Many women and men have been victims of the abortion industry and suffer from guilt. Forgiveness can be obtained. For those who need help in finding forgiveness beyond the spiritual realm, I recommend calling your local crisis pregnancy center. They are staffed by caring people who will not judge. Most centers have people on their staff who have been through abortions and found forgiveness.

Healing and forgiveness can be found, even with tragedies like 3801 Lancaster.

Correcting History: How Vietnam Vets Were Embraced

Photo credit: David Lisbona (Flickr)

Why is it that the American people rejected our troops who served in Vietnam? We know all about the protests not only against the war, but against those who served. Why were there no demonstrations of support? Why was there no welcome home parade? What if what we know about Americans’ lack of support for our troops in Vietnam is wrong?

Impressive evidence has been revealed, showing what we thought we knew was wrong all along.

The media have a great deal of control over the events that we think about. We only know about current events that get reported. When events are omitted from the record, history is effectively changed. In the early 1970s, we had only three national TV networks and a few newspapers that had a national reach. Today, the Internet is making it harder for important events to ignored. We can now read news from a vast number of outlets, both major and minor, from around the world.

The Internet is also permitting the collection and dissemination of historical material that was largely ignored outside of the local media during the Vietnam War. Americans’ patriotism did not wane during Vietnam; it was simply not widely reported. This collection of our forgotten history can be found at a new website sponsored by NCRP, the National Committee for Responsible Patriotism, a group that has been around for many years but more recently has been forgotten.

Included in this online repository is rare video of the third longest parade in U.S. history. That parade was called the “Support Our Men In Vietnam Parade.” This parade lasted nearly nine hours, through the heart of New York City. There were approximately 250,000 people, including 15,000 Teamsters, 10,000 Longshoreman, and 6,000 union carpenters. Vast numbers of young people can be seen marching. The parade was reported locally in New York, but not nationally.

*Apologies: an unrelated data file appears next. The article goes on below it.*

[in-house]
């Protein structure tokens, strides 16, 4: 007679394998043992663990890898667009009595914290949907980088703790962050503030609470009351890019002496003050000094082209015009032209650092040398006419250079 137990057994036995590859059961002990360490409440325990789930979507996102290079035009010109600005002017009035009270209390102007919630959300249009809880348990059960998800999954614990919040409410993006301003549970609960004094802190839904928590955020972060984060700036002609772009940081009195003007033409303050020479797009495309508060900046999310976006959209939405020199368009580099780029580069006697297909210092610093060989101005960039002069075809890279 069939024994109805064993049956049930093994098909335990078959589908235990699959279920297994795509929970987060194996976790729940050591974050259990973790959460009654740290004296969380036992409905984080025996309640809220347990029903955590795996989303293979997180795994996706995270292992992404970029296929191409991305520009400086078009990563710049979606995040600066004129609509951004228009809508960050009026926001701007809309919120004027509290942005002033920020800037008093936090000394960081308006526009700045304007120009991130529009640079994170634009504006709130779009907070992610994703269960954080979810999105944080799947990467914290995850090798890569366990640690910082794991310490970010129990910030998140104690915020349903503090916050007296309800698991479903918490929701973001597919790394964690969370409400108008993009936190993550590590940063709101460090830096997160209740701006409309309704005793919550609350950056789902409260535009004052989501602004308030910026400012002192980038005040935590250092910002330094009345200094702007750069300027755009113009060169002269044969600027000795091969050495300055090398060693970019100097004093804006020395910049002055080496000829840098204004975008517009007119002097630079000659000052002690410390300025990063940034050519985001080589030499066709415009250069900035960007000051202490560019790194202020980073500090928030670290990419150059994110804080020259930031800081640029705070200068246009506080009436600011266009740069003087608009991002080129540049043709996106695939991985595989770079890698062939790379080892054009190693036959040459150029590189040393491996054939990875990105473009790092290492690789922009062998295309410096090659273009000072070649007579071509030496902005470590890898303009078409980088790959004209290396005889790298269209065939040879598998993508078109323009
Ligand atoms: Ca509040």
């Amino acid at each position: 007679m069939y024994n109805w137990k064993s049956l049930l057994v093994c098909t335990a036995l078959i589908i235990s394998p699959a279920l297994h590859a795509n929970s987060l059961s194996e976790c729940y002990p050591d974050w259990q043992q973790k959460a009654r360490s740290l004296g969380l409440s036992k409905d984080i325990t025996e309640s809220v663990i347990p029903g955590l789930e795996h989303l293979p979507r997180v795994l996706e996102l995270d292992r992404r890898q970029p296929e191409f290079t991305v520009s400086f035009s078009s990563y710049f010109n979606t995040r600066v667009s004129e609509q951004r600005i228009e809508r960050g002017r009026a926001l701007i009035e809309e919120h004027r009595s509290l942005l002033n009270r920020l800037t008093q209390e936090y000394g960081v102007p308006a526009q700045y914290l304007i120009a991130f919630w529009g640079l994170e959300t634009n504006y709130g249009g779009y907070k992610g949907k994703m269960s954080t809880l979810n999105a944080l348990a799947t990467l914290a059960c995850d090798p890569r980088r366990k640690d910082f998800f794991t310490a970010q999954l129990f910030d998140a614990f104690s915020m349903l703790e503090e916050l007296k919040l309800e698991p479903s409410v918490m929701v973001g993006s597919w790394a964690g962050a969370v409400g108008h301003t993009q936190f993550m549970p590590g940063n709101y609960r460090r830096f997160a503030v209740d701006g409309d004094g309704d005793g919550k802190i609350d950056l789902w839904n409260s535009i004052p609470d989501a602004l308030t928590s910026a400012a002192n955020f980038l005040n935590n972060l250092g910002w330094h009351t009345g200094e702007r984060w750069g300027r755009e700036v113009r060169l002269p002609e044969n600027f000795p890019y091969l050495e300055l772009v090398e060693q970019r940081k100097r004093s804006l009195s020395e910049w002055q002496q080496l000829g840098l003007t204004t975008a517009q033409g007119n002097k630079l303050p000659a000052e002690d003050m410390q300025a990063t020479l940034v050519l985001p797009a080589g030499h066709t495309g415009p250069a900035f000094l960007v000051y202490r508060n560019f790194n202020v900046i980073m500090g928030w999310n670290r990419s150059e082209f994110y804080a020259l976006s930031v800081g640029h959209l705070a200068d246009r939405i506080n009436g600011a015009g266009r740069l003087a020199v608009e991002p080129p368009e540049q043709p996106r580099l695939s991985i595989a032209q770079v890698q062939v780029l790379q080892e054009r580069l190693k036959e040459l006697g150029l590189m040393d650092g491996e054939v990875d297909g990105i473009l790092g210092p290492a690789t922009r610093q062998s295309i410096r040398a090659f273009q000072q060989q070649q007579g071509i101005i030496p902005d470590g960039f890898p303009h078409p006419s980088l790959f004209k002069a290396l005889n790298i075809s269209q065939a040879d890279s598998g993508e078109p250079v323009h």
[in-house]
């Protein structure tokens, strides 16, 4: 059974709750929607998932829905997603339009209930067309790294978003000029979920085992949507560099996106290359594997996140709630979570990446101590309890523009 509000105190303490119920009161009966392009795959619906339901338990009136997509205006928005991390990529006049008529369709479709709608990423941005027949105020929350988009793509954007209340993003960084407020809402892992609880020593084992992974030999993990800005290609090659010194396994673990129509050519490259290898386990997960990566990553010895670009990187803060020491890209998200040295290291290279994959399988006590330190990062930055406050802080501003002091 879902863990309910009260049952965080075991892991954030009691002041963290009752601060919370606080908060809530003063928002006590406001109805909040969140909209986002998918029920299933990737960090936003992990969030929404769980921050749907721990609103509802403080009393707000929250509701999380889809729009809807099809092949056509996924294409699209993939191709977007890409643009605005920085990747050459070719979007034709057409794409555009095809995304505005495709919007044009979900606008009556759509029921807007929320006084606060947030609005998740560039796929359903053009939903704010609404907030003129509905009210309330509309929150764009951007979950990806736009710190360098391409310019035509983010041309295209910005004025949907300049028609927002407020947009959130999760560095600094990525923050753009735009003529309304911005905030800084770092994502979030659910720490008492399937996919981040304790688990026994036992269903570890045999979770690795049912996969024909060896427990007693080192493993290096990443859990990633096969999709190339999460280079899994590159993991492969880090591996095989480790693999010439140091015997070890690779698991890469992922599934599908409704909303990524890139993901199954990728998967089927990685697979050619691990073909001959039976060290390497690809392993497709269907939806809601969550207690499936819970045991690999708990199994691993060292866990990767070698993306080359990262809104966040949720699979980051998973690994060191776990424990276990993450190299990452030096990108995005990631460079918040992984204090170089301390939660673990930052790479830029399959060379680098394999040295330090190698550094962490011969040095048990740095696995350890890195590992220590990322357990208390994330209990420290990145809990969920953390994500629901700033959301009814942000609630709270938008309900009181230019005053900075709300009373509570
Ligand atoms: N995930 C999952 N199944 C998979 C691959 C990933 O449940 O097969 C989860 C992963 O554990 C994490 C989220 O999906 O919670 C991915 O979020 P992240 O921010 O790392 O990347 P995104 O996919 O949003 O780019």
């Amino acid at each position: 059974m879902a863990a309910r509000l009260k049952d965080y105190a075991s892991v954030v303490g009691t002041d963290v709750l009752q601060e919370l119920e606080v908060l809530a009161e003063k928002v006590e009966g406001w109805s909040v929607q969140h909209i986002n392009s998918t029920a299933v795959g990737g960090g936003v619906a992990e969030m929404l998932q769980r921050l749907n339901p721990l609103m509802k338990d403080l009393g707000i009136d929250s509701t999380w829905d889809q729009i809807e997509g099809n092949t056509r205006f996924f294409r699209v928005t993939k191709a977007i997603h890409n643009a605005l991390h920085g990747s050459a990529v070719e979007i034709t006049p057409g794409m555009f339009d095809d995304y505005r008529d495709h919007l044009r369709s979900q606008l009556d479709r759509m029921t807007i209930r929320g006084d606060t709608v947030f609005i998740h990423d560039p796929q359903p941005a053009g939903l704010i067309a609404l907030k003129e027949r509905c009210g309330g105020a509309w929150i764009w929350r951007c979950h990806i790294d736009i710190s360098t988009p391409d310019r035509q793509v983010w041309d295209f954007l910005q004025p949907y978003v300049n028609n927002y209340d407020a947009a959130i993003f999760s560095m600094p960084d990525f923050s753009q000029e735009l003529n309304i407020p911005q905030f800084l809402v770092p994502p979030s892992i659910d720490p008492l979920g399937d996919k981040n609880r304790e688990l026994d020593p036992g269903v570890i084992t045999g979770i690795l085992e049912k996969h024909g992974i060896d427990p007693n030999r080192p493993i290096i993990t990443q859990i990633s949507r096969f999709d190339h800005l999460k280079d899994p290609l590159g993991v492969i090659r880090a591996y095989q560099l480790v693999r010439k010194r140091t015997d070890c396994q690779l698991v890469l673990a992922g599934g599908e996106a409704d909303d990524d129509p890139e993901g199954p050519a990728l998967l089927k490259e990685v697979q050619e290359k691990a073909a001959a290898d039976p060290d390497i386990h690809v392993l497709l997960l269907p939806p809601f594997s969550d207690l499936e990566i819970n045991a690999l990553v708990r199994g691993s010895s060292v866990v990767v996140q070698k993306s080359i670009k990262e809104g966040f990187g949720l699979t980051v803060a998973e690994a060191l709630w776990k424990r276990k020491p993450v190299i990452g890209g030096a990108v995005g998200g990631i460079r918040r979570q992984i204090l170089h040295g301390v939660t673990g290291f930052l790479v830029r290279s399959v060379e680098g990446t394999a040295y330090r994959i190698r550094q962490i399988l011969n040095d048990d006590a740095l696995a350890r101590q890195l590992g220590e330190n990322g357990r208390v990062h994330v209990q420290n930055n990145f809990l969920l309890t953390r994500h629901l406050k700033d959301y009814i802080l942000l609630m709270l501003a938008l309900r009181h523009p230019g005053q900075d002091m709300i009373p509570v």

This enormous parade was not the only event in support of our troops in New York. On March 31, 1973, “Home With Honor Day” was celebrated at a parade with more than 150,000 people. There were 1,000 soldiers at the head of the parade. At the end of the parade route, the troops sat in grandstands and were thanked and celebrated by the marchers. To be sure that it could never be said that our troops came home with no brass bands to welcome them, 100 brass bands were in the parade.

Again, there was no national press coverage.

Yes, there were people who protested the war. It is true that many returning soldiers were treated abominably and disrespectfully at the airport when returning from Vietnam. Our returning soldiers returned home as individuals rather than in units and almost always passed through one of three airports: Seattle, San Francisco, or Los Angeles. Because individual soldiers could be harassed more easily than a group, and only three airports needed to be staffed by protesters, the despicable acts against our men in uniform were committed by a relatively small group of people who not only opposed the war but America and its values as well.

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This post originally appeared on Western Journalism – Informing And Equipping Americans Who Love Freedom